candlepowerforums.com has a LOT of info on DIY flashlights. A warning though: The technical expertise on those forums is VERY high so I would strongly advise doing a LOT of reading and research prior to posting there.
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Re: Flashligh Battery Selection

by Lord Cupcake on Sat Apr 17, 2010 11:06 am

Entropy wrote:Um, NO. NiMHs are MUCH better suited to high-drain situations than alkalines due to significantly lower internal resistance.

Strange. It says on the Adafruit battery page that they
don't like to be used in a high-drain system.
That is where I have been getting some of my information about batteries. Did Ladyada make a typo talking about the "Con's" of Ni-MH? If there is indeed a typo, would Ni-MH batteries last longer than Alkalines, even though they have less mAh's of charge capacity?

Entropy wrote:I think <2 hours for 15 5mm LEDs seems a bit overconservative from 2AAs... Although pretty much the way you're doing it (massively parallel with individual dropping resistors) is highly inefficient which hurts your runtime.

Actually, I am using 3AA's, and I am arranging the LED's parallel in groups of 5, with each group having two .5W resistors. The user can select through which resistor current is fed with a switch, which is how I am switching between 20mA and 10mA. Is using this kind of setup still as inefficient? Also, what exactly do you mean by "I think <2 hours for 15 5mm LEDs seems a bit overconservative from 2AAs". Are you saying that less than 2 hours from 2AA's is low, or did you mean to say greater than 2hours is high?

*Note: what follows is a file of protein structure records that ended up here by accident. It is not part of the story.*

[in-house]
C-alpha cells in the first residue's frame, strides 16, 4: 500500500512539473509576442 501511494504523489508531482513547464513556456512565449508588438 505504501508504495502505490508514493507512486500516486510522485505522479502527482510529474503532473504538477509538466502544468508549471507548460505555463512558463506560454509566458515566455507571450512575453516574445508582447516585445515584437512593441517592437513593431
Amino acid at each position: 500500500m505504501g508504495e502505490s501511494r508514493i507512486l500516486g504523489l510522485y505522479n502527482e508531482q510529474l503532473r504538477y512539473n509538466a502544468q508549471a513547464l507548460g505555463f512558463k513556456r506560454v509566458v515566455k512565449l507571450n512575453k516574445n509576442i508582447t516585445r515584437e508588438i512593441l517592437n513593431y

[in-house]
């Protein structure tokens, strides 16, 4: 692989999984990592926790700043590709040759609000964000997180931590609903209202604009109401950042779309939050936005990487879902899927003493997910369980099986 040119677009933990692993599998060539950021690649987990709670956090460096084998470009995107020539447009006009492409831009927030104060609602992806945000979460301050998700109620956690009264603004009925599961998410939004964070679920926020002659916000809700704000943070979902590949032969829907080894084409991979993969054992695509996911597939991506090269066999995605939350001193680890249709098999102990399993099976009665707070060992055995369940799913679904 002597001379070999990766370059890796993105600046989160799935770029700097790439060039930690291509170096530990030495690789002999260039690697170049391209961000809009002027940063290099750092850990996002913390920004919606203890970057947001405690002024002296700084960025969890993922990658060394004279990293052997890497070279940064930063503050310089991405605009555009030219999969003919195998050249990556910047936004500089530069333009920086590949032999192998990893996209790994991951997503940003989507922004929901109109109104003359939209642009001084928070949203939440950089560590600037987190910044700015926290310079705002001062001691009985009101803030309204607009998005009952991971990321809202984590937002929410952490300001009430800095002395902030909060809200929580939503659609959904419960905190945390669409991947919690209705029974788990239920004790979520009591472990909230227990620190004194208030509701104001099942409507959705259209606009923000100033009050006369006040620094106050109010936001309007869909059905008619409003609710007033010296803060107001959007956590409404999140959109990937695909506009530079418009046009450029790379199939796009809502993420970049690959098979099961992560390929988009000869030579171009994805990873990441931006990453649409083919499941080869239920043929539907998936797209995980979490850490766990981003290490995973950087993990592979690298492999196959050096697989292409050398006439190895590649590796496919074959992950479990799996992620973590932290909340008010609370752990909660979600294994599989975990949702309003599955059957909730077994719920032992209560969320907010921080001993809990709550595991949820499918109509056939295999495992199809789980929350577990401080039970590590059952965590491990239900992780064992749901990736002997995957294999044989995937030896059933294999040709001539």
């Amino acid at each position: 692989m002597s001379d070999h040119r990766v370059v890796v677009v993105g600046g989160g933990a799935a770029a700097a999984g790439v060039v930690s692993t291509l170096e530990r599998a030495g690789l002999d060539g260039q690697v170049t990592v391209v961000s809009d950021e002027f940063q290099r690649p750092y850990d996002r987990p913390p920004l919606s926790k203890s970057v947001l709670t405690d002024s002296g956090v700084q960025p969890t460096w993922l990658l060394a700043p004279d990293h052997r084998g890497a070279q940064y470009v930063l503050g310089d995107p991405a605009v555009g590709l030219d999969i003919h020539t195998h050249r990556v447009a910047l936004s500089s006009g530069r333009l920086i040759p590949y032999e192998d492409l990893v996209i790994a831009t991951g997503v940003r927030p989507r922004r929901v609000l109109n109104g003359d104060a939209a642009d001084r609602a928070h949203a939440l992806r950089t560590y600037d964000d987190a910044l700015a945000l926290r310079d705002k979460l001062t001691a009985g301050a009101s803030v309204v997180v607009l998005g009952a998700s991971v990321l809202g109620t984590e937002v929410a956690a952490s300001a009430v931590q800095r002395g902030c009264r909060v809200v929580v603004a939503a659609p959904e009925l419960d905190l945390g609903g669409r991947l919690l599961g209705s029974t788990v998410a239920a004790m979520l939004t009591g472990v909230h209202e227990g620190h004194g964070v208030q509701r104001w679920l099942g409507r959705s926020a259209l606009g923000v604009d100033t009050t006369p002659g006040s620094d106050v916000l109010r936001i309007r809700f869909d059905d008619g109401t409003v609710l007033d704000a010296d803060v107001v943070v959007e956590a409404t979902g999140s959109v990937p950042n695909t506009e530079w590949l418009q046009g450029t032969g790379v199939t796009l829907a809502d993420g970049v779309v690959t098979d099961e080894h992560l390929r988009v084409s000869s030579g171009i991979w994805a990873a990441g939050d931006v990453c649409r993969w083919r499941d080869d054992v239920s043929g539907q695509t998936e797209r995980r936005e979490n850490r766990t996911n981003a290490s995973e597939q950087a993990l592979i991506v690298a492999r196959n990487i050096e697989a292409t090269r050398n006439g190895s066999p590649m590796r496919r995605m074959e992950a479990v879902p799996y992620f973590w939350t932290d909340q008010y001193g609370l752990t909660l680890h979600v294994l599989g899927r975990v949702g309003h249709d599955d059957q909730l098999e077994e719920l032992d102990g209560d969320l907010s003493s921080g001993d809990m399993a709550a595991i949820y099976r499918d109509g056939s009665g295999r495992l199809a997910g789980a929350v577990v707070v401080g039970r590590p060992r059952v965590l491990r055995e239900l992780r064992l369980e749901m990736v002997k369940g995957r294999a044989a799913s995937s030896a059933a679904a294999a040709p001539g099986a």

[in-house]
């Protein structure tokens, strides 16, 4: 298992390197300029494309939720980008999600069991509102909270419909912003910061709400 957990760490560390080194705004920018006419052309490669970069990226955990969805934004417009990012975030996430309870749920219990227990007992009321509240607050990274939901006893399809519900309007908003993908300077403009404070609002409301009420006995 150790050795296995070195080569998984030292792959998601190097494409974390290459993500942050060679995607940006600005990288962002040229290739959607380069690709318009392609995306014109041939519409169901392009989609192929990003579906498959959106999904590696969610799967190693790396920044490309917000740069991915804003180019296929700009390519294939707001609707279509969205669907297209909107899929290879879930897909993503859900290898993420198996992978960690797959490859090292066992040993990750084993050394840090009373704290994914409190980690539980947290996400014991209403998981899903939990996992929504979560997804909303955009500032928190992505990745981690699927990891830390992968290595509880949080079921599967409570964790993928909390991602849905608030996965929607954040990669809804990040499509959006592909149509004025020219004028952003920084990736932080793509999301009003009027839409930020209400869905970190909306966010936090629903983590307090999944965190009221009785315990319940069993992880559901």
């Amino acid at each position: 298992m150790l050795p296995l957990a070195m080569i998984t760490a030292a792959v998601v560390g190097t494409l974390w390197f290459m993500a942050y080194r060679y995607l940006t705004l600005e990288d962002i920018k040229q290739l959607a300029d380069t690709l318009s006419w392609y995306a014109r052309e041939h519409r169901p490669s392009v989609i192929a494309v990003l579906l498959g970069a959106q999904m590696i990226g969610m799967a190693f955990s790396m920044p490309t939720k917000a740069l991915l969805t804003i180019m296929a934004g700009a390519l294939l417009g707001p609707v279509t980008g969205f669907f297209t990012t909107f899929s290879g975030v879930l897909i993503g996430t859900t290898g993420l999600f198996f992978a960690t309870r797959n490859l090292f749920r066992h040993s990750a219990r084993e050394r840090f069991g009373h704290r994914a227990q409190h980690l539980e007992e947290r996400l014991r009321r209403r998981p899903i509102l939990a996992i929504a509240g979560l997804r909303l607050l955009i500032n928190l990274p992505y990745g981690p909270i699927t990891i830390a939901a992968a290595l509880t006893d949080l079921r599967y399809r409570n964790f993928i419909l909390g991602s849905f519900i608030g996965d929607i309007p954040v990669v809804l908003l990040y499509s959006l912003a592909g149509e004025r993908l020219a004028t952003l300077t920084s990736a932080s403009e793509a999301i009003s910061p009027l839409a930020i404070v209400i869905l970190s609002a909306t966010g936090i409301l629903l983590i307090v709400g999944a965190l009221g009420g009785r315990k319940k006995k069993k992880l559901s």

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Re: Flashligh Battery Selection

by pm6041141 on Sat Apr 17, 2010 4:51 pm

Actually, I am using 3AA's, and I am arranging the LED's parallel in groups of 5, with each group having two .5W resistors. The user can select through which resistor current is fed with a switch, which is how I am switching between 20mA and 10mA. Is using this kind of setup still as inefficient?


From what I can tell battery life is a pretty big concern in your design. Have you considered PWM-ing the led's instead of the straight resistive load and your battery life should improve.
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Re: Flashligh Battery Selection

by Lord Cupcake on Sun Apr 18, 2010 1:09 am

I'm sorry, but I have absolutely no clue what PWM-ing is. Can you explain it in layman's terms, and how much could my battery life improve?
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Re: Flashligh Battery Selection

by pm6041141 on Sun Apr 18, 2010 7:50 am

Sorry, I was speaking about PWM or Pulse Width Modulation. http://en.wikipedia.org/wiki/Pulse-width_modulation
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Re: Flashligh Battery Selection

by Lord Cupcake on Sun Apr 18, 2010 9:37 am

Part of the flashlight is a 555 being used as an astable multivibrator. Using a switch, I can switch between, constant on and flashing. Would pulse width modulation affect the timing of the flashes?
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Re: Flashligh Battery Selection